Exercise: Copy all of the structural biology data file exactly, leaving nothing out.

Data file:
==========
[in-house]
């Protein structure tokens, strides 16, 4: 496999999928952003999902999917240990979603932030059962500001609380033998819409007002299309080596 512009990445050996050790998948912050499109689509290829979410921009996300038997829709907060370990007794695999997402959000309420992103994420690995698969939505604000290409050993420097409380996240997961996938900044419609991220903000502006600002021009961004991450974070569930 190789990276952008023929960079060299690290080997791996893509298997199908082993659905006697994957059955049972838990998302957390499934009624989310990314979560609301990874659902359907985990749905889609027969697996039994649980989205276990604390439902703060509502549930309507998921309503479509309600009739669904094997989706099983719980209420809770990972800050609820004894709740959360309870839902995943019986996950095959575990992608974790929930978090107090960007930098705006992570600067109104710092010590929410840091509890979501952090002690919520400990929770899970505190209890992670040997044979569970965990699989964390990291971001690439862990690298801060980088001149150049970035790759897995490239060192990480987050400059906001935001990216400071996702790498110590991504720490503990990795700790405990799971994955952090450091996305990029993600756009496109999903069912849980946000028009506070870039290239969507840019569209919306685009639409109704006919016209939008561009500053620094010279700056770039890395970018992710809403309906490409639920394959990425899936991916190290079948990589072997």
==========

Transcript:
[in-house]
């Protein structure tokens, strides 16, 4: 496999999928952003999902999917240990979603932030059962500001609380033998819409007002299309080596 512009990445050996050790998948912050499109689509290829979410921009996300038997829709907060370990007794695999997402959000309420992103994420690995698969939505604000290409050993420097409380996240997961996938900044419609991220903000502006600002021009961004991450974070569930 190789990276952008023929960079060299690290080997791996893509298997199908082993659905006697994957059955049972838990998302957390499934009624989310990314979560609301990874659902359907985990749905889609027969697996039994649980989205276990604390439902703060509502549930309507998921309503479509309600009739669904094997989706099983719980209420809770990972800050609820004894709740959360309870839902995943019986996950095959575990992608974790929930978090107090960007930098705006992570600067109104710092010590929410840091509890979501952090002690919520400990929770899970505190209890992670040997044979569970965990699989964390990291971001690439862990690298801060980088001149150049970035790759897995490239060192990480987050400059906001935001990216400071996702790498110590991504720490503990990795700790405990799971994955952090450091996305990029993600756009496109999903069912849980946000028009506070870039290239969507840019569209919306685009639409109704006919016209939008561009500053620094010279700056770039890395970018992710809403309906490409639920394959990425899936991916190290079948990589072997």